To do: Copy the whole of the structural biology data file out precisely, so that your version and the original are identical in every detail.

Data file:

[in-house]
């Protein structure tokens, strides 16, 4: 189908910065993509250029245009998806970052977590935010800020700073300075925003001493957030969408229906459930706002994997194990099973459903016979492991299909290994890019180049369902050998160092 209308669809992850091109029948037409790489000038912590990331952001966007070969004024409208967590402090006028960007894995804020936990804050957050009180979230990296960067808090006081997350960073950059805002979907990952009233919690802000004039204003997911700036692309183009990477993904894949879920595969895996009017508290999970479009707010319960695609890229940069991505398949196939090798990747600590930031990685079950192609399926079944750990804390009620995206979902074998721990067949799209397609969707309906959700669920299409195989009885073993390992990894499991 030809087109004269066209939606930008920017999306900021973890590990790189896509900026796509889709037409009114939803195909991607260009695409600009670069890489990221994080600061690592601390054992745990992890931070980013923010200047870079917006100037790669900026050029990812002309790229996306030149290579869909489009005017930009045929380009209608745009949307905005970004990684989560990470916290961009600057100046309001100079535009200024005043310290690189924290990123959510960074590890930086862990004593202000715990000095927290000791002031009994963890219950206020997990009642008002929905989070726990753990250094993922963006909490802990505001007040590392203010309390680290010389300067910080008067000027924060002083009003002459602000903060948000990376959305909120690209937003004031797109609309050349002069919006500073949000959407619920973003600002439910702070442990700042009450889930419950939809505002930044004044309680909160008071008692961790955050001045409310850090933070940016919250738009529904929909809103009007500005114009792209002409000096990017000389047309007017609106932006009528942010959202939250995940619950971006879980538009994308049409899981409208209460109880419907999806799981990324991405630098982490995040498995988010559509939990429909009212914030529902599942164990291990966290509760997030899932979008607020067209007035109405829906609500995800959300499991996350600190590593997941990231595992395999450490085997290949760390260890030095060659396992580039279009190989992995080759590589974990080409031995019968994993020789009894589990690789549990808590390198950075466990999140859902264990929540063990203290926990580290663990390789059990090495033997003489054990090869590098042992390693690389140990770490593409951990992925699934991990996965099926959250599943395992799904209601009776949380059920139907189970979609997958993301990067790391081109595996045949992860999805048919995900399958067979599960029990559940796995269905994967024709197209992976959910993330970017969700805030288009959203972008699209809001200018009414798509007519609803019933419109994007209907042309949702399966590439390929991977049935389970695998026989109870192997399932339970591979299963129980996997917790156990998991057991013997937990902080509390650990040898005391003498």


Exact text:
[in-house]
């Protein structure tokens, strides 16, 4: 189908910065993509250029245009998806970052977590935010800020700073300075925003001493957030969408229906459930706002994997194990099973459903016979492991299909290994890019180049369902050998160092 209308669809992850091109029948037409790489000038912590990331952001966007070969004024409208967590402090006028960007894995804020936990804050957050009180979230990296960067808090006081997350960073950059805002979907990952009233919690802000004039204003997911700036692309183009990477993904894949879920595969895996009017508290999970479009707010319960695609890229940069991505398949196939090798990747600590930031990685079950192609399926079944750990804390009620995206979902074998721990067949799209397609969707309906959700669920299409195989009885073993390992990894499991 030809087109004269066209939606930008920017999306900021973890590990790189896509900026796509889709037409009114939803195909991607260009695409600009670069890489990221994080600061690592601390054992745990992890931070980013923010200047870079917006100037790669900026050029990812002309790229996306030149290579869909489009005017930009045929380009209608745009949307905005970004990684989560990470916290961009600057100046309001100079535009200024005043310290690189924290990123959510960074590890930086862990004593202000715990000095927290000791002031009994963890219950206020997990009642008002929905989070726990753990250094993922963006909490802990505001007040590392203010309390680290010389300067910080008067000027924060002083009003002459602000903060948000990376959305909120690209937003004031797109609309050349002069919006500073949000959407619920973003600002439910702070442990700042009450889930419950939809505002930044004044309680909160008071008692961790955050001045409310850090933070940016919250738009529904929909809103009007500005114009792209002409000096990017000389047309007017609106932006009528942010959202939250995940619950971006879980538009994308049409899981409208209460109880419907999806799981990324991405630098982490995040498995988010559509939990429909009212914030529902599942164990291990966290509760997030899932979008607020067209007035109405829906609500995800959300499991996350600190590593997941990231595992395999450490085997290949760390260890030095060659396992580039279009190989992995080759590589974990080409031995019968994993020789009894589990690789549990808590390198950075466990999140859902264990929540063990203290926990580290663990390789059990090495033997003489054990090869590098042992390693690389140990770490593409951990992925699934991990996965099926959250599943395992799904209601009776949380059920139907189970979609997958993301990067790391081109595996045949992860999805048919995900399958067979599960029990559940796995269905994967024709197209992976959910993330970017969700805030288009959203972008699209809001200018009414798509007519609803019933419109994007209907042309949702399966590439390929991977049935389970695998026989109870192997399932339970591979299963129980996997917790156990998991057991013997937990902080509390650990040898005391003498």